I digress. Competition with oneself is a great pursuit, one best kept between the participant, and… the participant. And if ESPN or Sports Illustrated decides to start following you along the way, you’ll have the audience you so richly deserve. Until then, you can spare me and others the personal thrill of inline skating that you alone understand. If you run a 5K or 10K, Kudos! But let my cursory “oh, that’s cool” signify that while I support your endeavors, I’m not ready to join your fan club.
Beating a dead horse…
So I feel I drove that one home a bit strong. I’m not as thrown by overly zealous fitness buffs as I sound, just the notion of someone who’s so driven in their own pursuits they lose perspective on how it’s received by others. It certainly beats a lot of things. Like a conversation about legalizing Marijuana. That’s right up there with alternate endings to World War II for me.
…for 3.1 miles
But, I did want to at least give fitness buffs a fair shake before I completely wrote them off. So, I signed up for a 5K run.
First, I do so with fairly good confidence in my abilities. I ain’t the springy Lance Corporal I used to be, but I still do a jaunty amble around the neighborhood from time to time. Second, I was really banking on American obesity. I figured since guys my age start packing on the pounds, my odds would be pretty good.
Driving up the to starting point, I was quickly disappointed by the crowd I saw. A whole lot more of decent runners and a lot less of the fat ones. I thought, “First Al Gore fails me, now you Morgan Spurlock. Great.” But no one heard me. And the clever reference was lost.
We were told to get there early. This meant yawning for 45 minutes off to the side of a crowd full of stretching, jumping, sprinting Livestrong bracelet and t-shirt wearers. Half the crowd had MP3 players in tow. I thought the notion silly since it was only a 20-30 minute run, but the wait proved them the more prepared.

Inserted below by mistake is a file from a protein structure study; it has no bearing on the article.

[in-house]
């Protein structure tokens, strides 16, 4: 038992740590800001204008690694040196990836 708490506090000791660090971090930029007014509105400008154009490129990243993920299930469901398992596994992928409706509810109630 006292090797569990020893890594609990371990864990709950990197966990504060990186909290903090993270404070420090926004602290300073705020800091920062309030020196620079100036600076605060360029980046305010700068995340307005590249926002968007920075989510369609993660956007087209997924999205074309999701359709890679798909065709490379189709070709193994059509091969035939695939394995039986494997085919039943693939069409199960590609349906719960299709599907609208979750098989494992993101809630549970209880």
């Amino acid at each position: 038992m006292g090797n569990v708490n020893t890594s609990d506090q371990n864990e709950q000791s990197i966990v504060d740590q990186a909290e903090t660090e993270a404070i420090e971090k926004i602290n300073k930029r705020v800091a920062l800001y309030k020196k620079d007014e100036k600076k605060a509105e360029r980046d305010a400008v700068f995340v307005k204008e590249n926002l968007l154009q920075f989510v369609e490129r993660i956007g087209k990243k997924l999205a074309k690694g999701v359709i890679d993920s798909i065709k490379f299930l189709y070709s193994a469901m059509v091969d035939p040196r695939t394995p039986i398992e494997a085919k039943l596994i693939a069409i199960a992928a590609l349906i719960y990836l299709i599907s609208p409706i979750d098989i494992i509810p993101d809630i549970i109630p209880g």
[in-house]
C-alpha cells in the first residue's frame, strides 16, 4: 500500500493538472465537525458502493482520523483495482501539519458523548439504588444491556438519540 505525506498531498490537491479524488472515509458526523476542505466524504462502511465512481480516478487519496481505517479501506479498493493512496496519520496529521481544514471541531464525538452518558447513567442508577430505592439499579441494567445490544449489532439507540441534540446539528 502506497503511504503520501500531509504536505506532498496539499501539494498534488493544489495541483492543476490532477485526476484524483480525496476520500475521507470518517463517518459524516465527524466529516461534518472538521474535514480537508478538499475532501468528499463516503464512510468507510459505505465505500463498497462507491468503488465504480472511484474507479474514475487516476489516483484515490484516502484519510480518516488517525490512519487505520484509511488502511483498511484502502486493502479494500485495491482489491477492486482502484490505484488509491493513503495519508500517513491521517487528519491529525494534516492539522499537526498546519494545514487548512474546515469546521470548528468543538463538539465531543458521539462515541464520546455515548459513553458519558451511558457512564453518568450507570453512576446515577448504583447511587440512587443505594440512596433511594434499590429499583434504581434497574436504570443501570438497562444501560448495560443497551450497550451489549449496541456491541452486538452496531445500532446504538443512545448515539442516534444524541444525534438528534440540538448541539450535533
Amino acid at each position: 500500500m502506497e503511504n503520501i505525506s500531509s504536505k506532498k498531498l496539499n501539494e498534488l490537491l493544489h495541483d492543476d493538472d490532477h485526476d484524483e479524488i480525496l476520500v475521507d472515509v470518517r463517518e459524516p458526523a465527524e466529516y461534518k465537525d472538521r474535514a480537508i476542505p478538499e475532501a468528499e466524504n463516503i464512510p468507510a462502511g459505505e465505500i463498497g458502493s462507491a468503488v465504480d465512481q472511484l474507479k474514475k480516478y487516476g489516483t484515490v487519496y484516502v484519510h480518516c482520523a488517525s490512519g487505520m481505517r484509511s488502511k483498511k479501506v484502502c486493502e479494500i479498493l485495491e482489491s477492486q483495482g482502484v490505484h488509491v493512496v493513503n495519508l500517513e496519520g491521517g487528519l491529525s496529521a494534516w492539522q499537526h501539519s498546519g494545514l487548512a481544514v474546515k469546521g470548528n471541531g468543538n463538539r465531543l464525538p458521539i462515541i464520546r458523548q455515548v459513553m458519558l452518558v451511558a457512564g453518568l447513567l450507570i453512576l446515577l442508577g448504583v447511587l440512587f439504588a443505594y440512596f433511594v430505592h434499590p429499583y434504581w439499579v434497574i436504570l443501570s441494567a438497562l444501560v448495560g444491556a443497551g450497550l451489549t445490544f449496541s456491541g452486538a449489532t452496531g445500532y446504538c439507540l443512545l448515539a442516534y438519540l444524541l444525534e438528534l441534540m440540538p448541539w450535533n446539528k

Finally, folks signalled the start of the festivities, and 800 people swarmed to the street. I picked a place around the 2/5ths mark of the crowd, not knowing if I’d be trampled by superior athletes the moment the siren went off. Things went green, and we trotted away. I started edging around some, then found stuck behind others. What’s the courteous thing to do in an amorphous horde? Pushing didn’t seem appropriate.
On the stretch back, I began sprinting. Way. Too. Soon. As I was dying, others began to sprint. The bastards. It was high time for tripping fun, but again, didn’t seem courteous. I made it through the finish line, got a little piece of paper, meandered around a little, got some water, thought about my daily horoscope, and then started to fill out the tiny form I was holding. When I got to the field that said “time“, I drew a blank. I peeked back at the finish line, and noticed for the first time the huge ass yellow time clock that was tracking everyone’s time. Doh! So, I saw it reading 26 minutes or so, and figured I’d been putzing around for about 2 minutes, so put down 25:00 even to be fair. Fair sucks.
My 5K take away
It was nice, the free pancakes were good, but overall, the best part of the whole thing was the free T shirt. Outside of that, it just felt like I’d paid $20 to do something I’d done for free many other days before. Anna was pleased I liked it and teased me about the many more I’d sign up for in the future, but in all honesty, it really ain’t a big deal for me. It was fun, but the long meandering romps through our neighborhood at 5am are more my bag than these 800 runner charity things.
So for the last time, fitness freaks, I can see the allure, but I think I’ll just half ass this one and stick to my horrible diet and penchant for beer.